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One of the things that I love doing on Ramshackle Pantry is researching the origins and history of the different topics I cover. I investigated the origins of the hamburger and looked into the history of the taco. I feel like this helps to give me a real feel for what the drink is about and a sense of what is trying to be accomplished with the cocktail. Today, we are going to examine hot toddy history.

Hot Toddy History is Clear as Mud, and as expected

One thing I have learned about food and cocktail history is that, often, the reality is muddled. There are often several claims to the origin. There is some truth tied to multiple origins, yet we cannot definitively attribute one. Additionally, when a food item or cocktail is really great, sometimes it is really hard to narrow down the exact beginning of a thing to one specific moment in time. Perhaps sometimes a creation just evolves naturally into existence. Maybe a recipe just starts to naturally progress and gain momentum as times change, cooking technology change, and as people immigrate and emigrate around the globe.

The hot toddy history is a little different. I feel like it isn’t as muddled as some of the other topics I have covered. Unlike the Mojito or the Manhattan, there just isn’t as big of business behind the meager hot toddy. There are not bars trying to use the creation of a hot toddy as a marketing tool, like with the Mojito and Ernest Hemingway.  The history of the hot toddy appears to have a fairly limited number of possibilities. One theory really stood out to me.

I have found three main origin stories that I am going to cover. I will start off with the ones that I least believe and move to the one that I believe to be the story. If you have or find information about any of these topics,  please reach out to me and let me know. First, I love this stuff. Second, I am researching and learning as I go. I would love active participation in uncovering new and interesting hot toddy tidbits.

Hot Toddy Origin Theory 1 – Dr. Robert Bentley Todd

Have you ever heard that if you have a sore throat to drink a hot toddy? I have. It really makes sense. Honey… tea… hot fluid. Ok, maybe the whiskey part is stretching it, but it was not uncommon for whiskey to be prescribed by medical doctors back in the day. Whiskey was medicine. In fact, it really was the main form of anesthesia for a very long time. Do you need to have your leg amputated? Better drink up before they start holding you down. Nice thought, huh?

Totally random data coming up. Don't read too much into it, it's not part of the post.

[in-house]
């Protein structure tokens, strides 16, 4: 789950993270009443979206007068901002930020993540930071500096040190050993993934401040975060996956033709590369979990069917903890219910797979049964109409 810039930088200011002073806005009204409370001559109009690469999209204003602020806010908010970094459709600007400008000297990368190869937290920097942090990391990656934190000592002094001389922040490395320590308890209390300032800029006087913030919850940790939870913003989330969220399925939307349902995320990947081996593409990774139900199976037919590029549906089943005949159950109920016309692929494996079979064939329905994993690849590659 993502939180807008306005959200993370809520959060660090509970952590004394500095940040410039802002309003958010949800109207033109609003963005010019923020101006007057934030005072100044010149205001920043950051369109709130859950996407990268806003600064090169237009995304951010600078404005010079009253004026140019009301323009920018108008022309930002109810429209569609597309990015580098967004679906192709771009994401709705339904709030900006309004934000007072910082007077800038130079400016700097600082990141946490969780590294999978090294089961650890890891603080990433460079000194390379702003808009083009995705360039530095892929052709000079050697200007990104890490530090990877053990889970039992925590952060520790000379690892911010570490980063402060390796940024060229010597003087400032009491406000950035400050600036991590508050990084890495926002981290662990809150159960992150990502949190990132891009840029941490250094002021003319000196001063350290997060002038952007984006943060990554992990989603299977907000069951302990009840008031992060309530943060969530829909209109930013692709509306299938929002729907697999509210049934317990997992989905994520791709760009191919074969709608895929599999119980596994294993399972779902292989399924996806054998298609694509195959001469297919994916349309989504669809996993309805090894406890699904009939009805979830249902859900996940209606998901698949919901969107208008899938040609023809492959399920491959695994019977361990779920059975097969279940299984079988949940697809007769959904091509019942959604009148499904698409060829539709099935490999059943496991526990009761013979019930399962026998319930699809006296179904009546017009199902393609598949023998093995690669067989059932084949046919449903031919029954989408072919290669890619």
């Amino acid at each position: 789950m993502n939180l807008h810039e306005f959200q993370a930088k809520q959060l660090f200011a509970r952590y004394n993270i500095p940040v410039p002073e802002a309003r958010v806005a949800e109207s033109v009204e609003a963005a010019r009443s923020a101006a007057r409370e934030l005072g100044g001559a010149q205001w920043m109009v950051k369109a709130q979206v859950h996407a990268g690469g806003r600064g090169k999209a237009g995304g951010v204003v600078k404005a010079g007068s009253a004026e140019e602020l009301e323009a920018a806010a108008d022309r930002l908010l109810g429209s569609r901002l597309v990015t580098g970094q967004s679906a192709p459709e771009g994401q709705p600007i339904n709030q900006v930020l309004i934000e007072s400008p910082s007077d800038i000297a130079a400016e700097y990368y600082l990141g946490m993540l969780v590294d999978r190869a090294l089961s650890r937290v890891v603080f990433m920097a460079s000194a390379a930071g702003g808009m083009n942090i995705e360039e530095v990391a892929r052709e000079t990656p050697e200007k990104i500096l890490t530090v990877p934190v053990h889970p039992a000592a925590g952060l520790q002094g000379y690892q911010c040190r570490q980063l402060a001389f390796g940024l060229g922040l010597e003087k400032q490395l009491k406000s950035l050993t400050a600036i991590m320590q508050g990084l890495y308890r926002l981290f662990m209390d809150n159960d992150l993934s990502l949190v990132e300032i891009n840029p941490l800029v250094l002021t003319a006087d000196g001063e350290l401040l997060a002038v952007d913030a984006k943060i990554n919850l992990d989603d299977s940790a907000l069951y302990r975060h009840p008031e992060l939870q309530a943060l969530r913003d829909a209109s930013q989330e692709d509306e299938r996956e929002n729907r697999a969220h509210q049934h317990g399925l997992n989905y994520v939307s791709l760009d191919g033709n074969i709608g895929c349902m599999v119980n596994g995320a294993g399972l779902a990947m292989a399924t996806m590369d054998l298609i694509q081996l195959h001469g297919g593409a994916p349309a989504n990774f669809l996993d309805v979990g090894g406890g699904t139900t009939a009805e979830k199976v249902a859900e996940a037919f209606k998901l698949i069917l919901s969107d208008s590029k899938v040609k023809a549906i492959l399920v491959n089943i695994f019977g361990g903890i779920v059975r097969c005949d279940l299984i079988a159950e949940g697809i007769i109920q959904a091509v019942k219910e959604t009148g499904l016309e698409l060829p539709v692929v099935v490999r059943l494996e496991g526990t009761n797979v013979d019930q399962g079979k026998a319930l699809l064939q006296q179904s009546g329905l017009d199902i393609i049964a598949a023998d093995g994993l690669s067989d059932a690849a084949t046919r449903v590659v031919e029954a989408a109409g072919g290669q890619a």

The theory goes that Dr. Robert Bentley Todd often prescribed a hot drink of brandy, cinnamon, sugar, and water. And his name was Todd. So the theory goes that a combination of prescription habits along with his name smooshed together in the cocktail legend to form what we know as a “Hot Toddy.”

It is kind of a cool origin, but just cannot be true. Rum and Brandy Toddy was mentioned in a 1767 periodical; years before the esteemed doctor (who was actually known for other stuff) was born.

Theory 2 – Palm Wine – Toddy

A second theory that circulates online probably has more to do with confusion than being an actual origin story. There is another alcoholic drink called toddy. This is the fermented sap of various palm trees. Toddy is just a different name for it. While it has been, and is, a popular drink around the globe, it is not referring to the same drink we are referring to with a hot toddy. The history of this drink likely goes back further than the hot toddy but does not appear to be the same thing. One is a wine that is meant to be served cool with origins in tropical areas. The other is a hot drink that calls for a spirit and seems better served in cooler temperatures.

I just do not think that palm wine, also called toddy, is the same thing as the hot toddy we are covering.

Theory 3 – Tod’s Well

This is the origin story that I think is the right one. Apparently, there was a well near Edinburgh, Scotland that had the name Three Foxes Well. The same well was also known as Tod’s Well. Tod’s Well was one of the few sources of clean water in the area. So the health properties of water from Tod’s Well were well known.

So, we know that spirits, such as whiskey were counted as a medicinal liquid that was prescribed by doctors. Some crazy people seem to think that whiskey is not the most pleasant to drink straight. Particularly in the early years of whiskey making, when the alcohol was not aged. The theory goes that all of the accompaniments, sugar, and water, started to become included in the doctor’s prescription. Whiskey was perscribed, but sugar and water were added to make the drink more palatable to those with dainty taste constitutions.

Combine the medicinal miracle of whiskey with the super healthy water of Tod’s Well and there you have it… a Hot Toddy big bang.

Bringing It All Together

The third theory seems right, doesn’t it? It has the right amount of historical facts and common sense. It all seems to come together. Next time you think of a hot toddy, remember that it has its origins where medicine and clean water met. Somewhere in the cool capital of Scotland runs the ancient remains of Tod’s Well and hot toddy history.

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  1. OK, I don’t date back to the frontier days, but I’m a second-generation American of Eastern-European immigrants, and … in cultural terms, that’s a lot like dating back to frontier days. When I was a kid, if I had a toothache, my grandmother would give me a teaspoon of whiskey to hold in my mouth over the ache. I think I was not supposed to swallow it. Whoops. Is that where my love of whiskey comes from today? Hmm.